Data Science Technology

How You Would Learn Data Science

I learned data science has been extremely popular and I wanted to expand on that and talk about how I would learn data science if I had to start again from absolutely ground zero things have definitely changed since the start of my data science journey so I wanted to provide a current roadmap for this learning process hopefully this article will provide you with a clear path to shape their own data science journey .

I give you a few of my best tips to actually stick with this plan so stay tuned for that, I want to caveat this article by saying that learning is a little bit different for everyone my word is definitely not gospel and there’s a good chance you might find something that works a little bit better for you, however! I hope that this article is a good foundation for you to build off of and I hope that it instills in you the big-picture priorities that you should have when learning this field.

Data science is a huge field and it makes the most sense to break it down into its components the first thing that you need to be familiar with is programming most people do this in either Python or are you’re free to start with either one, but I generally prefer Python it’s also more commonly asked for in job descriptions as I said Python I believe is a bit more versatile but are still very common in academic and sports circles you’ll also want to have a very basic understanding of statistics to start, I would like to make this article agnostic of you know whether you’re in school or not so if you want to hear my advice on what I would study if I was in college over time I’ve had a change of opinion about how much foundational knowledge you need.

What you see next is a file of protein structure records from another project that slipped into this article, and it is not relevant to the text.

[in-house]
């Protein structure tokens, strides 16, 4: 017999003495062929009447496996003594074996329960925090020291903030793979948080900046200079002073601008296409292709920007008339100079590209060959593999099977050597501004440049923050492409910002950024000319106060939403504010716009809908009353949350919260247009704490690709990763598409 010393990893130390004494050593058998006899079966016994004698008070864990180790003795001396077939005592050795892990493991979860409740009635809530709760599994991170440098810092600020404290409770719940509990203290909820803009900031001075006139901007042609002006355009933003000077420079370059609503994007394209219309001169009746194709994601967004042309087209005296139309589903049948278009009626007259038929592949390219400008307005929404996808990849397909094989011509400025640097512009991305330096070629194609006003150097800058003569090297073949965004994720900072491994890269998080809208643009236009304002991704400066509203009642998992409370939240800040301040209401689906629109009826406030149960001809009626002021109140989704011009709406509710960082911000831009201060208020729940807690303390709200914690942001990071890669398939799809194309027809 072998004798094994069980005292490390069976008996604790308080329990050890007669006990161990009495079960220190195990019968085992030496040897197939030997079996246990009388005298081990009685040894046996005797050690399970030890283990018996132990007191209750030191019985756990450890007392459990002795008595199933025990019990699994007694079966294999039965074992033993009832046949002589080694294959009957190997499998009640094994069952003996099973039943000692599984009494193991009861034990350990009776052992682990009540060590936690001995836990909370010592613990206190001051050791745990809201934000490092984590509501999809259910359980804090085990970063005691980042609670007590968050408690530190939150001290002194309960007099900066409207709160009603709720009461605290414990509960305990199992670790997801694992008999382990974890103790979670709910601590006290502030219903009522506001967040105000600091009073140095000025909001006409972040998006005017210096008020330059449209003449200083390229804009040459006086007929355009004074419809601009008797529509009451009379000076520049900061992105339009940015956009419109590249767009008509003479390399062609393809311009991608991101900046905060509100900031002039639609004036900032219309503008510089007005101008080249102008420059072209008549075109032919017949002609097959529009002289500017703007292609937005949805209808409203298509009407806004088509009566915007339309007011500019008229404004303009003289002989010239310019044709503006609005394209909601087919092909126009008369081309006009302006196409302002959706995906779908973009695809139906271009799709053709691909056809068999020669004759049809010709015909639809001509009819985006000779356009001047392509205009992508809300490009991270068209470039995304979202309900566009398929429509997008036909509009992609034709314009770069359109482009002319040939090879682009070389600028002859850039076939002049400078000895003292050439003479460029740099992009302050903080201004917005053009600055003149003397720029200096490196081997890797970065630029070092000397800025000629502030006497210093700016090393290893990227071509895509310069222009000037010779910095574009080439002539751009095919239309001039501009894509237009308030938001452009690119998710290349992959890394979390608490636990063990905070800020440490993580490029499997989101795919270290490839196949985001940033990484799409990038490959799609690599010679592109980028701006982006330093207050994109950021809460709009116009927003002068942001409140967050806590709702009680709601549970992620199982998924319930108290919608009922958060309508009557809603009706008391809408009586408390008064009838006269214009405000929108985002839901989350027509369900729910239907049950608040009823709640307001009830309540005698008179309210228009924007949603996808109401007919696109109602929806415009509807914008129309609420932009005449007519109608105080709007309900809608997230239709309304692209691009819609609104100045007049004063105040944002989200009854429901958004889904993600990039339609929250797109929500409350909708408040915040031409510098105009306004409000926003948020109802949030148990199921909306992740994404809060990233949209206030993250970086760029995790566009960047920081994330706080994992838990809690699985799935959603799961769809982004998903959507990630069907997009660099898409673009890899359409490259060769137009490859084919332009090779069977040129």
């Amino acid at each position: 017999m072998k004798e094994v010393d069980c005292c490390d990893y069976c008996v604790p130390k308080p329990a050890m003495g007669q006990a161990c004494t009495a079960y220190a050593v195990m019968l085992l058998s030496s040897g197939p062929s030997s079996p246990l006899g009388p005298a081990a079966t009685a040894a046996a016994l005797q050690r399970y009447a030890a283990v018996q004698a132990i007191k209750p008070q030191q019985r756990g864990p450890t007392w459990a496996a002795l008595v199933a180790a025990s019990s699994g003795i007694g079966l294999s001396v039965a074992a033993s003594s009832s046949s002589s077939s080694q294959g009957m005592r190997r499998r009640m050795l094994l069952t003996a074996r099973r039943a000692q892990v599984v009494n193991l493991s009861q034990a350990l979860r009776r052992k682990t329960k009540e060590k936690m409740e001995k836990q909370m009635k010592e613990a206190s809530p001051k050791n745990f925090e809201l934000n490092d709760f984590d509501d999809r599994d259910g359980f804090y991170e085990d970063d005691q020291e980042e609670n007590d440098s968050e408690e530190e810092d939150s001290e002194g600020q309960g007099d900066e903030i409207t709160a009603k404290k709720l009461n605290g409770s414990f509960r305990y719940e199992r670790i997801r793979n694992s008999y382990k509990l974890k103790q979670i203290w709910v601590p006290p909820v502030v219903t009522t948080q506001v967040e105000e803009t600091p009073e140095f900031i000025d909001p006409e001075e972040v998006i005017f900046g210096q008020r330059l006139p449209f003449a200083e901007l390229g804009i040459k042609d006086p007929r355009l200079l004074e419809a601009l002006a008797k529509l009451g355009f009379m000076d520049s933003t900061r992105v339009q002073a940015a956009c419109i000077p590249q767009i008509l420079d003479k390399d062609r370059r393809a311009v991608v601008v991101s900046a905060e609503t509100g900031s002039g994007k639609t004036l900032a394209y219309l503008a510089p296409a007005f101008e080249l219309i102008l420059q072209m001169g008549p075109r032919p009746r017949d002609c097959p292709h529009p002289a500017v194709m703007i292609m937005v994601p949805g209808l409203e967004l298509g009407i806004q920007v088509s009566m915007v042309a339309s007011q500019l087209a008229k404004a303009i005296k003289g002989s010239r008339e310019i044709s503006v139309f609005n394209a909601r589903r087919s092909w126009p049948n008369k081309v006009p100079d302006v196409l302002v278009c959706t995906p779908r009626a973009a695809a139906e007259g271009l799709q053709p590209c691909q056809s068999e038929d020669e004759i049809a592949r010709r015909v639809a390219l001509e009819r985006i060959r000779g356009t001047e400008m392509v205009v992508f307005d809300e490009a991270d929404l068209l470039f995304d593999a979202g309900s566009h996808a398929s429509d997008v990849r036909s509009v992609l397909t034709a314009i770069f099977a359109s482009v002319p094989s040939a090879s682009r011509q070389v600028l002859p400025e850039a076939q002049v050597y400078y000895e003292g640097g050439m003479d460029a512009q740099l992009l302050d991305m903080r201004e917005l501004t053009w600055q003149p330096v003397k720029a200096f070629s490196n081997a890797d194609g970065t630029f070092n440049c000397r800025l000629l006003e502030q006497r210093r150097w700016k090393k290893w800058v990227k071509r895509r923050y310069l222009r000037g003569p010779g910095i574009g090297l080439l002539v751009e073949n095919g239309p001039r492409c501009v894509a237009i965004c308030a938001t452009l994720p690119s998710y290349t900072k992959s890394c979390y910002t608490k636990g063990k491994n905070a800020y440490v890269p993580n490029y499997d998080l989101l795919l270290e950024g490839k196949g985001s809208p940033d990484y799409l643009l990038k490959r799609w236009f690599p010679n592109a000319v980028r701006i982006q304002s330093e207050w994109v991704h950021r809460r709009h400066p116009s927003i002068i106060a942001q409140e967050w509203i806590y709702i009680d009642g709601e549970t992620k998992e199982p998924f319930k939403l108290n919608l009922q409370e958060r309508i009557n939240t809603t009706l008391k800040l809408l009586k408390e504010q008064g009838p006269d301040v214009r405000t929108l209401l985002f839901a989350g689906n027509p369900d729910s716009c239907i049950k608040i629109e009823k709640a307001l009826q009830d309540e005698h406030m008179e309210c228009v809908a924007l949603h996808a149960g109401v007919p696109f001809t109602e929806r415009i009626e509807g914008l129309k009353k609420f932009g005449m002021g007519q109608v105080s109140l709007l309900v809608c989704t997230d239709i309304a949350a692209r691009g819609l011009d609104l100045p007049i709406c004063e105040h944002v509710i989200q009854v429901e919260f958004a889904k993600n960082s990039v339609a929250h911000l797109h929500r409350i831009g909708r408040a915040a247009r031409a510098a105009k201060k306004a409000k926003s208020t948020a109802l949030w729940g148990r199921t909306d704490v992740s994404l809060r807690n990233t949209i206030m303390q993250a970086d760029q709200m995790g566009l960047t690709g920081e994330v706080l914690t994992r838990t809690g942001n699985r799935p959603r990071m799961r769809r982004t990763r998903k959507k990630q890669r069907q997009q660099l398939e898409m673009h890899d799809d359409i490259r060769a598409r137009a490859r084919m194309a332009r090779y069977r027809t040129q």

To learn data science after experiencing many different types of learning myself I found that learning by doing real-world projects is the most effective way to grasp this field, I think you should learn just enough programming and statistics to be able to start exploring your own projects in general again I think that you can get to this level of knowledge through very introductory online courses, I previously mentioned but also a tremendous amount of datasets for you to explore the great thing about this is that it’s a public forum for people to submit their analysis of shared data sets you can go in and see the code of established data scientists and from this, you can see what packages they used the way that they explore the data and the different ways that they optimize the algorithms that they use or follow along with a few more of these advanced notebooks and then I would recommend you start on your own basic projects

I made this article about the three beginner projects that I recommend and I’ve also linked that above and below at this point I would split your time about 50/50 between working on your own projects and exploring other people’s code and work , I would try to apply many of the new things that I saw in these more advanced workbooks to the code that I’m working on at this point in time and the projects there as you go along learning this way you’ll see when different people use algorithms and different packages, I recommend compiling a list of all the different things you see you should go through the source code of all these different things and try to grasp how they’re constructed frankly, if you can understand the source code for an algorithm you functionally understand the math behind it it’s still good to supplement this information with some actual theory using Wikipedia or some math textbooks but that will give you the general gist , I find that if I understand how algorithms are built ?